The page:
Man it must be nice to be Jack Antonoff. Between a dalliance with Scarlett Johanssen and cult-like status in the super group Fun, the New York City-based frontman is also the brain trust behind burgeoning indie juggernauts Steel Train. Veteran performers of Bonnaroo, Lollapalooza and Coachella the quintet are a much-praised, must-see live act who made a sizable dent with their 2007 full-length Trampoline. This year’s self-titled follow-up is a harmonic collection of 12 veritable anthems. Soaring, transcendent and deeply felt, it’s as good a disc as any released this year.
The band sets the tone exquisitely on the triumphant opening number “Bullet,” a tightly packed, four-minute pop masterpiece. Anchored by Antonoff’s confident vocals, its rising chorus is arguably one of 2010’s finest moments. If album openers are supposed to be introductory statements, then Steel Train has indeed made the declaration of the year. For those still not on the bandwagon, it’s time to step on and start taking this band seriously.
The jittery, yelpy and sometimes spastic “Turnpike Ghost,” introduces the band’s flair for the dramatic, Antonoff’s trademark narrative tone and as cohesive a rhythm section as any not named Tavarez and Sarcona. Not one to be pigeonholed, the quintet tackles the cerebral on “You and I Undercover,” a piano-laden rumination that shuffles along with a confidence and swagger as charming and indelible as anything the band has released to date.
And so it continues. Every measured moment, every nuanced angle, every passing moment brims with urgency, passion and consistency. Never once do any of the 12 songs ebb or flow. Never once is there a dip or hiccup. From the frolicking and sometimes spiky “You are Dangerous,” to the propulsive and percussive “S.OG. Burning in Hell,” the album’s first half is a cohesive, focused and buoyant collection of 70s era album-oriented rock.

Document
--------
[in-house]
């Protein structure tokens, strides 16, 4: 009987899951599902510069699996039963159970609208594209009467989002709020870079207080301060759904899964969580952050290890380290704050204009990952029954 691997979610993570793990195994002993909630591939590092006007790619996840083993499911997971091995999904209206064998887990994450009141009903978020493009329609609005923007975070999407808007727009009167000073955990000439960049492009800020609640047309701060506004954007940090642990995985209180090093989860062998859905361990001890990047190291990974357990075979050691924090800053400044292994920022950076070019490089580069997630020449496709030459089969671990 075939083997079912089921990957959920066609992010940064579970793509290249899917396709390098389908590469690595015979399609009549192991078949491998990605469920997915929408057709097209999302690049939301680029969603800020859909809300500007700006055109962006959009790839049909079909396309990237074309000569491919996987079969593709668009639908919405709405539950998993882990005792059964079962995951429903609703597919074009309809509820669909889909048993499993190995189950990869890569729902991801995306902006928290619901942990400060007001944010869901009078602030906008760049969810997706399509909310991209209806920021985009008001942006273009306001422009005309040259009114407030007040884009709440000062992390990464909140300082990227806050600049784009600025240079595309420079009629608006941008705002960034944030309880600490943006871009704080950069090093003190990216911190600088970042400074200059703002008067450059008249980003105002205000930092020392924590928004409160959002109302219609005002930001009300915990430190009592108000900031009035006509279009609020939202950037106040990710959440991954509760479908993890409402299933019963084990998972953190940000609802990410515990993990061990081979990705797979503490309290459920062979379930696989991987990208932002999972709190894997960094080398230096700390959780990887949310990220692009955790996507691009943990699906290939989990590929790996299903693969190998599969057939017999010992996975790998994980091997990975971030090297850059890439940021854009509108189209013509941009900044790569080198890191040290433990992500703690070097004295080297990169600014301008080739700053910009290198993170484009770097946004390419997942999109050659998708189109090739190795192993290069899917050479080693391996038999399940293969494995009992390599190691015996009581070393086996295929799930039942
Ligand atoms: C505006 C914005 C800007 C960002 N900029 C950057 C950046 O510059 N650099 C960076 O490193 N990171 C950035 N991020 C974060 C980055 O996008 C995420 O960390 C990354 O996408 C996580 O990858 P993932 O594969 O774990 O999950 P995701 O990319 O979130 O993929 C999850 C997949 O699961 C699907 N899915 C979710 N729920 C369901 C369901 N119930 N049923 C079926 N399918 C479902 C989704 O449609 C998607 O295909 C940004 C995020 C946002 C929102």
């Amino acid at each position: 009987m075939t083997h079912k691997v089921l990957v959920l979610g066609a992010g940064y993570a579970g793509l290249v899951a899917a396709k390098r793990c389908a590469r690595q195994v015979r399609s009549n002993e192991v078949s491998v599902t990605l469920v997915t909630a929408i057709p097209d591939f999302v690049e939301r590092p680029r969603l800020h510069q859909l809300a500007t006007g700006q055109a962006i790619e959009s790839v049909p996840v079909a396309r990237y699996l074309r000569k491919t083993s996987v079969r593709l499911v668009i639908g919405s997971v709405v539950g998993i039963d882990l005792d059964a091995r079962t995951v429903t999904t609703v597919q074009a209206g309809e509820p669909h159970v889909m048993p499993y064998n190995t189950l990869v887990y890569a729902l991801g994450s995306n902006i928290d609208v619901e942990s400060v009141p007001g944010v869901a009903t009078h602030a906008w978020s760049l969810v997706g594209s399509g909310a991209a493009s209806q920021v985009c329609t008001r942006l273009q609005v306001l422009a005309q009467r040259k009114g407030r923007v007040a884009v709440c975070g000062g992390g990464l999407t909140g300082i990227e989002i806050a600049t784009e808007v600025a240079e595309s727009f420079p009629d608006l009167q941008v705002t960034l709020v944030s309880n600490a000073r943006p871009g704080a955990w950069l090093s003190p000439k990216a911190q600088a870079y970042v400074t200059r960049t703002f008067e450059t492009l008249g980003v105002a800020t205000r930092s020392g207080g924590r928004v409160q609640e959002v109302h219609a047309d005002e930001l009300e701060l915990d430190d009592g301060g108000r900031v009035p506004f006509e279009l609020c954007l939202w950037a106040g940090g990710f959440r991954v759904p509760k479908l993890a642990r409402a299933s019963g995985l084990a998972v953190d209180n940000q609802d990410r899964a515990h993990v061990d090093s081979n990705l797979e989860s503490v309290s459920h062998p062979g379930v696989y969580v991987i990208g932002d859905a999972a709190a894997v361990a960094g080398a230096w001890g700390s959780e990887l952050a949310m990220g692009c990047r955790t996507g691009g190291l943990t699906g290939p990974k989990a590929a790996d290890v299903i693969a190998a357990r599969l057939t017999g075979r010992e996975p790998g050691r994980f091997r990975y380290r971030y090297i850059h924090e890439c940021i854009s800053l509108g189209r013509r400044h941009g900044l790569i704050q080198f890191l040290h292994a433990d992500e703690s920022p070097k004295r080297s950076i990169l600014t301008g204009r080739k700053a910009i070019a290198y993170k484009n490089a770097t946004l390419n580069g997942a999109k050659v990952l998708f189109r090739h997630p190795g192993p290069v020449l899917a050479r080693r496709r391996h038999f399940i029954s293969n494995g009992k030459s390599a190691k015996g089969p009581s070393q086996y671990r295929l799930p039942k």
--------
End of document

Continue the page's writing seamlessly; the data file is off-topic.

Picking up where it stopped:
Known as much for their rambunctiousness as their literate ways, Steel Train have managed to take all the hallmarks of their sound but pushed them even farther. And yet never once is their sound compromised. The sexual luminescence of “Touch Me Bad,” and the harnessed precision of “Behavior,” reveals an attention to detail never felt on Trampoline or Twilight Tales from the Prairies of the Sun.
On the disc’s second half, there’s never a dull moment. Whether it’s the caffeinated buzz of “Children of the 90s,” or the straightforward honesty of the falsetto-laden “Soldier in the Army,” there’s nary a crack, wrinkle or blemish. The album’s closing triumvirate offers up the hazy acoustic ditty “Bloody Lips,” arguably the album’s weakest offering, the explosive “The Speedway Motorcycle Racers Club,” and the nearly perfect closer ‘Fall Asleep,” a stirring splash of chamber pop that’s potent, panged and pristine.
That this self-titled is so profound is important for a slew of reasons, but none are more important than these two: Foremost, Steel Train was self-produced, proving that Antonoff is equally adept behind the knobs as he is behind the mic. That these 12 songs sound so rich and vibrant is a testament to his inherent skills as a musician. To put it simply, he knows his way around a song and knows what to do, perhaps better than most, if not all, of his peers. He knows when to restrain himself, he knows when to leave it all on the table and he knows when to trust his bandmates.
Equally as important is the very fact that this effort marks their first project since breaking free from the shackles of California’s Drive-Thru Records. Now fully independent and wholly DIY, Steel Train have most assuredly announced their arrival as one of rock music’s most engaging purveyors.